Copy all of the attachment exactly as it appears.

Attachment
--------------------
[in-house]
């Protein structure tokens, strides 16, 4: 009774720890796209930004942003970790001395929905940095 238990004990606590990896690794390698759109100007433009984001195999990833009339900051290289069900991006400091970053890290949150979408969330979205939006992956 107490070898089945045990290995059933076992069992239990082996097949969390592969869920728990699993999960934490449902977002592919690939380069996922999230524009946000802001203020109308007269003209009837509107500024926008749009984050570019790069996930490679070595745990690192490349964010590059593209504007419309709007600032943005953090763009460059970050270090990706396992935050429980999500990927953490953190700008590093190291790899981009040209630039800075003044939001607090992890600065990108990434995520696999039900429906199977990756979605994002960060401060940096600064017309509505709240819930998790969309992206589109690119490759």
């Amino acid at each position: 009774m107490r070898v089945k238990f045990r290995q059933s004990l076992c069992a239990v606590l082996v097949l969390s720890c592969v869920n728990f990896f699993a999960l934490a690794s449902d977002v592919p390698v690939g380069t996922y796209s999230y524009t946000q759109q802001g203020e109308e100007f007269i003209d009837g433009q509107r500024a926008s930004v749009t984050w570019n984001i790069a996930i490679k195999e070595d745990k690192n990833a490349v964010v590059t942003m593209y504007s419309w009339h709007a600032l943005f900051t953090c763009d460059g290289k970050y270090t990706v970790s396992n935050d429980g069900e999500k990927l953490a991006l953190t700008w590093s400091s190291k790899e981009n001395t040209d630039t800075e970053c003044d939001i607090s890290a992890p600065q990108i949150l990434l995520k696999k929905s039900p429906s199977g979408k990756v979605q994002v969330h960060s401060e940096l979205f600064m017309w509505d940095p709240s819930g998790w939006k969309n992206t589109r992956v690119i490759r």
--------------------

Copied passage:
[in-house]
């Protein structure tokens, strides 16, 4: 009774720890796209930004942003970790001395929905940095 238990004990606590990896690794390698759109100007433009984001195999990833009339900051290289069900991006400091970053890290949150979408969330979205939006992956 107490070898089945045990290995059933076992069992239990082996097949969390592969869920728990699993999960934490449902977002592919690939380069996922999230524009946000802001203020109308007269003209009837509107500024926008749009984050570019790069996930490679070595745990690192490349964010590059593209504007419309709007600032943005953090763009460059970050270090990706396992935050429980999500990927953490953190700008590093190291790899981009040209630039800075003044939001607090992890600065990108990434995520696999039900429906199977990756979605994002960060401060940096600064017309509505709240819930998790969309992206589109690119490759």
């Amino acid at each position: 009774m107490r070898v089945k238990f045990r290995q059933s004990l076992c069992a239990v606590l082996v097949l969390s720890c592969v869920n728990f990896f699993a999960l934490a690794s449902d977002v592919p390698v690939g380069t996922y796209s999230y524009t946000q759109q802001g203020e109308e100007f007269i003209d009837g433009q509107r500024a926008s930004v749009t984050w570019n984001i790069a996930i490679k195999e070595d745990k690192n990833a490349v964010v590059t942003m593209y504007s419309w009339h709007a600032l943005f900051t953090c763009d460059g290289k970050y270090t990706v970790s396992n935050d429980g069900e999500k990927l953490a991006l953190t700008w590093s400091s190291k790899e981009n001395t040209d630039t800075e970053c003044d939001i607090s890290a992890p600065q990108i949150l990434l995520k696999k929905s039900p429906s199977g979408k990756v979605q994002v969330h960060s401060e940096l979205f600064m017309w509505d940095p709240s819930g998790w939006k969309n992206t589109r992956v690119i490759r």